What is Local Agenda 21?

Local Agenda 21 (LA 21) was established in 1992 at the United Nations Conference on Environment and Development, also known as the Rio Earth Summit, as the blueprint for sustainability. The nations that have pledged to take part in Agenda 21 are monitored by the International Commission on Sustainable Development and are encouraged to promote Agenda 21 at the local and regional levels within their own countries. Agenda 21 addresses the development of societies and economies by focusing on the conservation and preservation of environment and natural resources.

At the Rio Earth Summit, the United Nations agreed that the best starting point for the achievement of sustainable development was at the local level. In fact, two-thirds of the 2,500 action items of Agenda 21 relate to local councils. Each local authority has to draw up its own Local Agenda 21 (LA 21) strategy following discussions with its citizens about what they think is important for the area.

Agenda 21 is the blueprint for socially, economically and environmentally sustainable development. Governments, non-governmental organizations (NGOs), industry, and the general public are encouraged to become involved in the process. Agenda 21 provides a framework for tackling social and environmental problems, including air, water and soil pollution, deforestation, biodiversity loss, health, population trends, poverty, energy consumption, waste production, and transport issues.

The principles of sustainable development must lie at the heart of any local strategy. LA21 regards sustainable development as a community issue, involving all sections of society, community groups, businesses, and ethnic minorities. The opportunity for everyone to participate releases new resources of enthusiasm, talent and expertise that are vital to achieve sustainable development.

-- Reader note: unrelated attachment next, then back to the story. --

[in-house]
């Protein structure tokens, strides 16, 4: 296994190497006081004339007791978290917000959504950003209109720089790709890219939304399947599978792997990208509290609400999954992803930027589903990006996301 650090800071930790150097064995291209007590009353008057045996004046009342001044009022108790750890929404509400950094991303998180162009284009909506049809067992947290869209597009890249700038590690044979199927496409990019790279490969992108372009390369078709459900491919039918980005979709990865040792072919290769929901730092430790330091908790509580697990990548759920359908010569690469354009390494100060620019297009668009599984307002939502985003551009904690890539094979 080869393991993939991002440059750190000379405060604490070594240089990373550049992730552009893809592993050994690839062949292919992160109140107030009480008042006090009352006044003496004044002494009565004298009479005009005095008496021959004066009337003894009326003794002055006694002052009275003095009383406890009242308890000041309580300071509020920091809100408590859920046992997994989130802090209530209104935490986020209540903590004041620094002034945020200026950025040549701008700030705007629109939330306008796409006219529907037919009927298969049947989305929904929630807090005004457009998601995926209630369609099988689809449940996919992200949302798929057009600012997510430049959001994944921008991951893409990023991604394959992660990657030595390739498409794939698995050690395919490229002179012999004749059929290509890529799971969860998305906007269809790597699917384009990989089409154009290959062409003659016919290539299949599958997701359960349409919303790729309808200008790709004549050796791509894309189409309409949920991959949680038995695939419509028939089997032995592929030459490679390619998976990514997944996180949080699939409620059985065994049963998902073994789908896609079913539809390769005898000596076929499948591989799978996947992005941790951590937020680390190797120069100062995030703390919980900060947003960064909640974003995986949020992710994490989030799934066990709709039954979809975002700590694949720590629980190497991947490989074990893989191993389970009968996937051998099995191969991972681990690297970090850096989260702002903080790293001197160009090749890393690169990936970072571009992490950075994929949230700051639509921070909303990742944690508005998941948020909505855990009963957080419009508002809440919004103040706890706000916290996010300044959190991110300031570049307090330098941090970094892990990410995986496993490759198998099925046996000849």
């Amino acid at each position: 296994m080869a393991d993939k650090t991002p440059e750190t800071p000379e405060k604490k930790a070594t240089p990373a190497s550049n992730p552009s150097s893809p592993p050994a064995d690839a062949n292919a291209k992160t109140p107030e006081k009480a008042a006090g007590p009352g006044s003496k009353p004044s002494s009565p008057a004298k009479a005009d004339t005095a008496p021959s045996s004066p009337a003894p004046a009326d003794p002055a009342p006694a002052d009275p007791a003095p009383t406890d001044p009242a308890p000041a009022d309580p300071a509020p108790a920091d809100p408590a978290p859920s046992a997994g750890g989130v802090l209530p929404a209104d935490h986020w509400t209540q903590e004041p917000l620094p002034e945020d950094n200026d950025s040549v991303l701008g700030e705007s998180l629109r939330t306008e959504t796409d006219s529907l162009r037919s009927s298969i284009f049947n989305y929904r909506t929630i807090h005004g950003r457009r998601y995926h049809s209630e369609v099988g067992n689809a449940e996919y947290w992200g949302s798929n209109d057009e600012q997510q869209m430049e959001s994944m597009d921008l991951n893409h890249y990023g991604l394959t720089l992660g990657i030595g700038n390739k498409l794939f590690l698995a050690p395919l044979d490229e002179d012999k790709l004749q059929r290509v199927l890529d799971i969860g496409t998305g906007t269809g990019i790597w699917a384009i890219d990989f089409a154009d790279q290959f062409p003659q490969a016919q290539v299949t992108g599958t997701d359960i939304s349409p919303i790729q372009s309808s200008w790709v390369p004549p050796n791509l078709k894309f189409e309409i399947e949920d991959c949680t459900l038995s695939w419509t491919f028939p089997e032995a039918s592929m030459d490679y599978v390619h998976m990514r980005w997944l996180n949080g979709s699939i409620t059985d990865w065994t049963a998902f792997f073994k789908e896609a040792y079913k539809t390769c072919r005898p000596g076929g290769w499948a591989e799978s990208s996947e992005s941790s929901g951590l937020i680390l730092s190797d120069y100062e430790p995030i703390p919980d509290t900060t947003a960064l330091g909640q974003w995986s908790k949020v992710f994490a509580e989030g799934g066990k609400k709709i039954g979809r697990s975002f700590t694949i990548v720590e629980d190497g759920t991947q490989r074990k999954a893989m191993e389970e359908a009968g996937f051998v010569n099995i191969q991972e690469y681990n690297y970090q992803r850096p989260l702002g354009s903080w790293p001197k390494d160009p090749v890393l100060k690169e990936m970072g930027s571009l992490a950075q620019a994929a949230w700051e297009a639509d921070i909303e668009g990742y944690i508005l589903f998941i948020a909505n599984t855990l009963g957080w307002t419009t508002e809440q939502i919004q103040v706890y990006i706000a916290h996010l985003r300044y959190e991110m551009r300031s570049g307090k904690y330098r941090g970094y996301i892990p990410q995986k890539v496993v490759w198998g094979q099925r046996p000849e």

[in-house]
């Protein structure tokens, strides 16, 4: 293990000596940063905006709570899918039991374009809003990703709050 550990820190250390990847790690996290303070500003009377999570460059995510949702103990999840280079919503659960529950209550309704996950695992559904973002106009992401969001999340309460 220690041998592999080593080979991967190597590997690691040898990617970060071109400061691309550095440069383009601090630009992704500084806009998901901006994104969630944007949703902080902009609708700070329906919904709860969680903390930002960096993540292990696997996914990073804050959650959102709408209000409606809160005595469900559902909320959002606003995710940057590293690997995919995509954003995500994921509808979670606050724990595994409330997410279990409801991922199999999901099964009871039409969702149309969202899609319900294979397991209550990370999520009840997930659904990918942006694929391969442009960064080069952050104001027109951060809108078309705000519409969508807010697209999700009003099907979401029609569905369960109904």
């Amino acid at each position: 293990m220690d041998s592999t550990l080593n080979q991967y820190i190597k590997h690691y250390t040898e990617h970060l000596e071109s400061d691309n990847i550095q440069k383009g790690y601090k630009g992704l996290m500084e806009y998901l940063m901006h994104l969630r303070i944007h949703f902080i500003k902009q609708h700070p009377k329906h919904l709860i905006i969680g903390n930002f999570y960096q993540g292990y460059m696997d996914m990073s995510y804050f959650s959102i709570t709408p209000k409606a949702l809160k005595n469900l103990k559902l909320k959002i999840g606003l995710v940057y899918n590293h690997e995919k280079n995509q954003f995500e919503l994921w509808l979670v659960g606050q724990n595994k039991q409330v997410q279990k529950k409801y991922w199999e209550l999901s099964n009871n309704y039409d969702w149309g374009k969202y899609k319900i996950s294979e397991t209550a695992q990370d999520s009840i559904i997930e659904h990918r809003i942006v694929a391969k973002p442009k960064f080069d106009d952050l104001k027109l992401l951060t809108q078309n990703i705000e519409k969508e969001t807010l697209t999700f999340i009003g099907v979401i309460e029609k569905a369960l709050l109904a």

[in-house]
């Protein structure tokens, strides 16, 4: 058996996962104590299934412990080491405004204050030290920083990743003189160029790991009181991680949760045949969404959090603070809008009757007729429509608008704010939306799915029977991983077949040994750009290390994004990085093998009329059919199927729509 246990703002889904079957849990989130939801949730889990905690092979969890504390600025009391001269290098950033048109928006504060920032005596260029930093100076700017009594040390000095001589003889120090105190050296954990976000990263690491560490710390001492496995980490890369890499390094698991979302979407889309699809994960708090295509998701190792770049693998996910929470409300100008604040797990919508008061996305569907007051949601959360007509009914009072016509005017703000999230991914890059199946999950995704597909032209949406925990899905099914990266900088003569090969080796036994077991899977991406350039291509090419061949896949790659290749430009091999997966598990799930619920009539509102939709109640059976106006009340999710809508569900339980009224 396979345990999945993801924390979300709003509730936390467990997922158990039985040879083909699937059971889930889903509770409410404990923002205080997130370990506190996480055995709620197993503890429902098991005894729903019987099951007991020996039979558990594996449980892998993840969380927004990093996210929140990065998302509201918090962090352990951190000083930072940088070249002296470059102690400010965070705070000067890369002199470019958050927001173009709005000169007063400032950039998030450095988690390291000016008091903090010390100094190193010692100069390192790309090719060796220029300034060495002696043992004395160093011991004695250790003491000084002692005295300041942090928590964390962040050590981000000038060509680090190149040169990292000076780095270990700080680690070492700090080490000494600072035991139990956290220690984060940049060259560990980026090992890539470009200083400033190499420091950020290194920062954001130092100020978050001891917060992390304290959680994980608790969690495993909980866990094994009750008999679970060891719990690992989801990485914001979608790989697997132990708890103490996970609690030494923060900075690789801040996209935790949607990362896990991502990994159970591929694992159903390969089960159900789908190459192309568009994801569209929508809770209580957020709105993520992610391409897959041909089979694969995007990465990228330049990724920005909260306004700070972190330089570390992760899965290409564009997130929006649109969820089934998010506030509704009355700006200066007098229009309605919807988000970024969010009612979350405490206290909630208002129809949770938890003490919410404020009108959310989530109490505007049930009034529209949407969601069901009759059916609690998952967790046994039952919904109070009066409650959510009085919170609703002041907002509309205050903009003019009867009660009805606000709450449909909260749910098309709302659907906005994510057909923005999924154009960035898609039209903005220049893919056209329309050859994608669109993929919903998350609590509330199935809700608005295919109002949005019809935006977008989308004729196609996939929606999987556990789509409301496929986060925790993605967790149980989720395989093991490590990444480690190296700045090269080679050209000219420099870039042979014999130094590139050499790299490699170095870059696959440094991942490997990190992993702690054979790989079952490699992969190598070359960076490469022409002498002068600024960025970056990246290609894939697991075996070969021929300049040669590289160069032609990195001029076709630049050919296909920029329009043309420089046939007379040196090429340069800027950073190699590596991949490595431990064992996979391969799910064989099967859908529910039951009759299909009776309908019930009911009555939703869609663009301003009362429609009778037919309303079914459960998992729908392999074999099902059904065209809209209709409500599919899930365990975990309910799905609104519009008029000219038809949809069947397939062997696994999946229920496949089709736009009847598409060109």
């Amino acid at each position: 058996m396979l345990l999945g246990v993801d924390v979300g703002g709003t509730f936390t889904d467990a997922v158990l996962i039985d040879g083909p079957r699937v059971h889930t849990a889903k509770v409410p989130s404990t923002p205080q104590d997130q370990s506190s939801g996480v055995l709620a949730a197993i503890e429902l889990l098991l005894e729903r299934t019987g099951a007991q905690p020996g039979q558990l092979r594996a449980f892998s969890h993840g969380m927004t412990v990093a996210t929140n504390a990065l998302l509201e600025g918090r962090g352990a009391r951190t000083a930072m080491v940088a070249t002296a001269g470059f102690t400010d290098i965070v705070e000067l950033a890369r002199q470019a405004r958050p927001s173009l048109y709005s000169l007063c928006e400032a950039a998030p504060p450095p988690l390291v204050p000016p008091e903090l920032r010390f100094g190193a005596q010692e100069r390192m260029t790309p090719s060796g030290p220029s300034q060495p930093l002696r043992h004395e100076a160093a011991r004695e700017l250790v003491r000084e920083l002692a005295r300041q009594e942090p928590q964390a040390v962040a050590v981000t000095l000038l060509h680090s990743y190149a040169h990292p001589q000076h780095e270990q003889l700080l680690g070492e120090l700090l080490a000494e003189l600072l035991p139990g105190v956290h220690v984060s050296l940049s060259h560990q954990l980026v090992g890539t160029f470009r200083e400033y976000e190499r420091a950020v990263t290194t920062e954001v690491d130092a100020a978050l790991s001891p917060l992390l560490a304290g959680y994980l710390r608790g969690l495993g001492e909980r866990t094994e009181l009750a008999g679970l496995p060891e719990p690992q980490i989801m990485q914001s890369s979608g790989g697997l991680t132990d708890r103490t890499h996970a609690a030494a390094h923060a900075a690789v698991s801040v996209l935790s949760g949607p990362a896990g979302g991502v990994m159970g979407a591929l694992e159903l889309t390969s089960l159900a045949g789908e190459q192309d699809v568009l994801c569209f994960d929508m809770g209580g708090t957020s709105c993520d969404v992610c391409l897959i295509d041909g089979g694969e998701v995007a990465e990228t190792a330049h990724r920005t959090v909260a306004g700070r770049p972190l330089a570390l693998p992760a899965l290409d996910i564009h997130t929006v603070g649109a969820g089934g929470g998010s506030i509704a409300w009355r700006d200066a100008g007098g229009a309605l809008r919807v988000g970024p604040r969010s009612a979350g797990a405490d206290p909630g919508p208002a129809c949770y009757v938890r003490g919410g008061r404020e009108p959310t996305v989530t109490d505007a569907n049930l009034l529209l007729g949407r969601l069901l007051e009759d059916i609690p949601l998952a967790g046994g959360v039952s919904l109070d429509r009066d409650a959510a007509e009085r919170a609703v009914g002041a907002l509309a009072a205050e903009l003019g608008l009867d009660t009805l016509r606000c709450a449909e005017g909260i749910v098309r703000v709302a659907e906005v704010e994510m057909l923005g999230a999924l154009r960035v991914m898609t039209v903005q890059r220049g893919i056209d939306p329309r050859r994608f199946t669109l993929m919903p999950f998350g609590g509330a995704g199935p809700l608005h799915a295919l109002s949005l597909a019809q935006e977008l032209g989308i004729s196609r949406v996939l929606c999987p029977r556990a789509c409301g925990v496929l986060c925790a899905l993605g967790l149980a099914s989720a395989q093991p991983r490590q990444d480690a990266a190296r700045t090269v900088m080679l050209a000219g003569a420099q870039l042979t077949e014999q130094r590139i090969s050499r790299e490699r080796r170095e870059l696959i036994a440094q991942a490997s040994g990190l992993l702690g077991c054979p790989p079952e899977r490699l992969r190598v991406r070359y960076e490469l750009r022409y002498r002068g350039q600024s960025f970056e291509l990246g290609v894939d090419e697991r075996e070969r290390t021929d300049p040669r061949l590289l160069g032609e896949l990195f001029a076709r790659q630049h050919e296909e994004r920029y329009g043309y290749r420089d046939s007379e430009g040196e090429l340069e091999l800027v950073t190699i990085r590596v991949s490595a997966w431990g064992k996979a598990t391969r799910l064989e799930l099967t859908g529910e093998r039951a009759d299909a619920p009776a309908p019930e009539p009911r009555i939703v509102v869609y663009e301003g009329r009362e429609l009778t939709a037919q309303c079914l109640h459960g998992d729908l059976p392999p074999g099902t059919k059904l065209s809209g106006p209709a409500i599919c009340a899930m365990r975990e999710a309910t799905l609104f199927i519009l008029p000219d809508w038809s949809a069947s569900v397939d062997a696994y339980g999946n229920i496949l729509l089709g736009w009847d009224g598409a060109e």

LA 21 focuses on social, economic, and environmental issues and develops solutions to problems through encouraging better, more efficient practices. Sustainable development is achievable without sacrificing the quality of life but rather by learning to think more creatively and to adopt a more sustainable behavior.

Since the Earth Summit in Rio, successful LA21 campaigns have taken place in Bolivia, China, Sweden, United Kingdom, Turkey and Bulgaria to name a few countries committed to this concept. Romania is also regarded as a success story in the implementation of Local Agenda 21.

Learn more:

• ICLEI - Local Governments for Sustainability

http://www.iclei.org

• United Nations Department of Social and Economic Affairs, Division for Sustainable Development

http://www.un.org/esa/dsd/